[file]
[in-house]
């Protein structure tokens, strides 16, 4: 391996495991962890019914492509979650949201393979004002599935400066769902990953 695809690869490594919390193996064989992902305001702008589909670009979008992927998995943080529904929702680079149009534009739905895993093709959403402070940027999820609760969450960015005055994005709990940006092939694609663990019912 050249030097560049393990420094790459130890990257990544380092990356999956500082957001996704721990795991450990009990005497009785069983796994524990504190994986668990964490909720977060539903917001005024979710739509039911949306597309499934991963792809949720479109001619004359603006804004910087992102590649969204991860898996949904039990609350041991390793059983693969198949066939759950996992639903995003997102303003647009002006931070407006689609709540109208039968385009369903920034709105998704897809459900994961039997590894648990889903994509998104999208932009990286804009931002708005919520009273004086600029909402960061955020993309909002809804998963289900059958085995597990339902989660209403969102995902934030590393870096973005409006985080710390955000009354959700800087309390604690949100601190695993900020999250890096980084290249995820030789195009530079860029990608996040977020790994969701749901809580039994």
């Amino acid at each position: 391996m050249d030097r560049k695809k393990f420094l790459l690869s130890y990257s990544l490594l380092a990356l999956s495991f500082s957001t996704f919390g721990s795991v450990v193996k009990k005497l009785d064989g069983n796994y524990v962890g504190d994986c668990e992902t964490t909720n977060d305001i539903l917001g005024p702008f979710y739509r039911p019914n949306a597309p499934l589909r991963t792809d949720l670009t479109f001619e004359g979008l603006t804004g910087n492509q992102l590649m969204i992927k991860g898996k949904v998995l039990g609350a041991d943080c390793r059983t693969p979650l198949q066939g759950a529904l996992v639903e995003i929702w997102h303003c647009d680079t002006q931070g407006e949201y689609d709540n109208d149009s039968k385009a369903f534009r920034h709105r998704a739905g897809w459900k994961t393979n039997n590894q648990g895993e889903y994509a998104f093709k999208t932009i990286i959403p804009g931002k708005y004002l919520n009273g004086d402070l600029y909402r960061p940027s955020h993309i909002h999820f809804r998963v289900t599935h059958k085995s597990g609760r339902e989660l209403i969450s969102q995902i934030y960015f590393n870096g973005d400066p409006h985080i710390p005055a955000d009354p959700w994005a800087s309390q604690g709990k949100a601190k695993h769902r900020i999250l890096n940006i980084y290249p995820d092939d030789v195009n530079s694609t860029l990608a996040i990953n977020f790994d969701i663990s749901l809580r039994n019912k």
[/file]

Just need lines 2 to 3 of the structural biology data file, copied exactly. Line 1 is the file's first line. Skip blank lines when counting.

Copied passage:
């Protein structure tokens, strides 16, 4: 391996495991962890019914492509979650949201393979004002599935400066769902990953 695809690869490594919390193996064989992902305001702008589909670009979008992927998995943080529904929702680079149009534009739905895993093709959403402070940027999820609760969450960015005055994005709990940006092939694609663990019912 050249030097560049393990420094790459130890990257990544380092990356999956500082957001996704721990795991450990009990005497009785069983796994524990504190994986668990964490909720977060539903917001005024979710739509039911949306597309499934991963792809949720479109001619004359603006804004910087992102590649969204991860898996949904039990609350041991390793059983693969198949066939759950996992639903995003997102303003647009002006931070407006689609709540109208039968385009369903920034709105998704897809459900994961039997590894648990889903994509998104999208932009990286804009931002708005919520009273004086600029909402960061955020993309909002809804998963289900059958085995597990339902989660209403969102995902934030590393870096973005409006985080710390955000009354959700800087309390604690949100601190695993900020999250890096980084290249995820030789195009530079860029990608996040977020790994969701749901809580039994």
């Amino acid at each position: 391996m050249d030097r560049k695809k393990f420094l790459l690869s130890y990257s990544l490594l380092a990356l999956s495991f500082s957001t996704f919390g721990s795991v450990v193996k009990k005497l009785d064989g069983n796994y524990v962890g504190d994986c668990e992902t964490t909720n977060d305001i539903l917001g005024p702008f979710y739509r039911p019914n949306a597309p499934l589909r991963t792809d949720l670009t479109f001619e004359g979008l603006t804004g910087n492509q992102l590649m969204i992927k991860g898996k949904v998995l039990g609350a041991d943080c390793r059983t693969p979650l198949q066939g759950a529904l996992v639903e995003i929702w997102h303003c647009d680079t002006q931070g407006e949201y689609d709540n109208d149009s039968k385009a369903f534009r920034h709105r998704a739905g897809w459900k994961t393979n039997n590894q648990g895993e889903y994509a998104f093709k999208t932009i990286i959403p804009g931002k708005y004002l919520n009273g004086d402070l600029y909402r960061p940027s955020h993309i909002h999820f809804r998963v289900t599935h059958k085995s597990g609760r339902e989660l209403i969450s969102q995902i934030y960015f590393n870096g973005d400066p409006h985080i710390p005055a955000d009354p959700w994005a800087s309390q604690g709990k949100a601190k695993h769902r900020i999250l890096n940006i980084y290249p995820d092939d030789v195009n530079s694609t860029l990608a996040i990953n977020f790994d969701i663990s749901l809580r039994n019912k």